Mariano Rivera would take a one year deal

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There is some moderate consternation among Yankees fans about what the Yankees will do with Derek Jeter, Mariano Rivera and Joe Girardi this offseason, seeing as all three of them will no longer be under contract once the year ends.  Sure, everyone knows that all three will almost certainly be back, but the details are a bit fuzzy and, given the ages of Rivera and Jeter, the negotiations could be kind of delicate. It’s not really a question of “if” they’ll come back but “how.”

The “how” for at least one of those guys is clearing up, however, as Mariano Rivera told Joel Sherman of the New York Post recently that he would accept an Andy Pettitte-style one-year deal to come back.  You figure that he’d take a series of them, actually, with the Yankees continuing to offer them for as long as Rivera remains effective. Which, at present, seems will be forever.

Probably good news for Yankees fans. Everyone knows that Jeter will get a big deal that, at the end of the day, will probably be for too much money. No one really cares about that actually.  Rivera was probably a source of slightly greater concern inasmuch as it was within the realm of the possible that he’d demand multiple years and the Yankees would balk, at least initially.

As of now, that seems to be a moot point.

Braves clinch NL East title

Ender Inciarte
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So much for a last-minute, nail-biting finish to this division race. The Braves cemented their division title with a dominant 5-3 finish over the Phillies on Saturday, laying claim to the NL East title for the first time since 2013.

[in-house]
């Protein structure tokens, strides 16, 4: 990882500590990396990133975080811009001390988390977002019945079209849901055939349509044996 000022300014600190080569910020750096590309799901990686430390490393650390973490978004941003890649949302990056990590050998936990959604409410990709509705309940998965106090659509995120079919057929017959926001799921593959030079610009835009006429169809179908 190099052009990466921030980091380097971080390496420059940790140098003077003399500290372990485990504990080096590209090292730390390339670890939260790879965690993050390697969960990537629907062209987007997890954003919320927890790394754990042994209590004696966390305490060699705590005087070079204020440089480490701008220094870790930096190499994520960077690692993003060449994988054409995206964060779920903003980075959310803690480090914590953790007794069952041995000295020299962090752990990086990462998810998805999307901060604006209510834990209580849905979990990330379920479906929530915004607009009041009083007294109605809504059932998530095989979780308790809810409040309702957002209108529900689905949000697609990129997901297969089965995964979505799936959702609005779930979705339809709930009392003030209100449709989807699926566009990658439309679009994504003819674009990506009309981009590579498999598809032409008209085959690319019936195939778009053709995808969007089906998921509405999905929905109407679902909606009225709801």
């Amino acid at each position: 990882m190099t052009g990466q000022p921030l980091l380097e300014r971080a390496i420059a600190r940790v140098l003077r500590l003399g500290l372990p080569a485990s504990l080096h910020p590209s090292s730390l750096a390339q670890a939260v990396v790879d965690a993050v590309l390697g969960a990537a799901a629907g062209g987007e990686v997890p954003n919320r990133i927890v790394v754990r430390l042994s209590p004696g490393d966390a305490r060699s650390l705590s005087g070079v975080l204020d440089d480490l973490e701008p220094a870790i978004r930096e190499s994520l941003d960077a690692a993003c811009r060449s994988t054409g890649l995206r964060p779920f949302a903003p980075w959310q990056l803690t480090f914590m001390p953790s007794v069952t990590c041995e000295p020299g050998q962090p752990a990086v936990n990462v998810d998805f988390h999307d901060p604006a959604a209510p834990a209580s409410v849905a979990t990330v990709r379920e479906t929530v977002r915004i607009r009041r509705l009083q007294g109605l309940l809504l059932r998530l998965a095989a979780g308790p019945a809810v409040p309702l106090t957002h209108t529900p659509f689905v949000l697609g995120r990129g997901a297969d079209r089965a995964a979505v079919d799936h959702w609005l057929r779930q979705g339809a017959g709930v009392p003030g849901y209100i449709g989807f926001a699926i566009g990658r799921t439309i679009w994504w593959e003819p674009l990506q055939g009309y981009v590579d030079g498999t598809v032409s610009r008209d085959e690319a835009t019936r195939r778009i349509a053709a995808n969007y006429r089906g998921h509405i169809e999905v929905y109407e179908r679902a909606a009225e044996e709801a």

The Braves asserted themselves right off the bat after amassing a four-run lead from Johan Camargo and Freddie Freeman, both of whom cleared the bases with two-run singles in the first two innings. Ronald Acuna Jr., meanwhile, found another way to make his presence known after swiping his 15th stolen base of the year and joining Alex Rodriguez, Orlando Cepeda, and Mike Trout as one of the youngest players to collect at least 25 home runs and 15 stolen bags in major league history.

Not to be outdone, Atlanta right-hander Mike Foltynewicz delivered one of the strongest starts of his season to date. The righty set down six innings of no-hit ball against the Phillies, and, with just 62 pitches under his belt, looked ready to go the distance before he lost his bid on Odubel Herrera‘s leadoff single in the seventh.

Unfortunately for the Braves, the Phillies not only upended Foltynewicz’s no-hit attempt, but the shutout as well. In the eighth inning, Cesar Hernandez and Rhys Hoskins wrestled two RBI singles from Atlanta’s bullpen and brought Philadelphia within one run of tying the game. Hoskins was the last Phillies batter to reach base, however, as Jonny Venters and Arodys Vizcaino tossed a combined 1 2/3 scoreless innings (backed by a final RBI hit from Kurt Suzuki in the bottom of the eighth) to cap the Braves’ win — and the NL East title.

With the loss, the Phillies sit seven games back of a wild card spot in the National League. They’ll need to outpace the Diamondbacks, Rockies, and Cardinals in order to make 2018 their first postseason-qualifying year since 2011.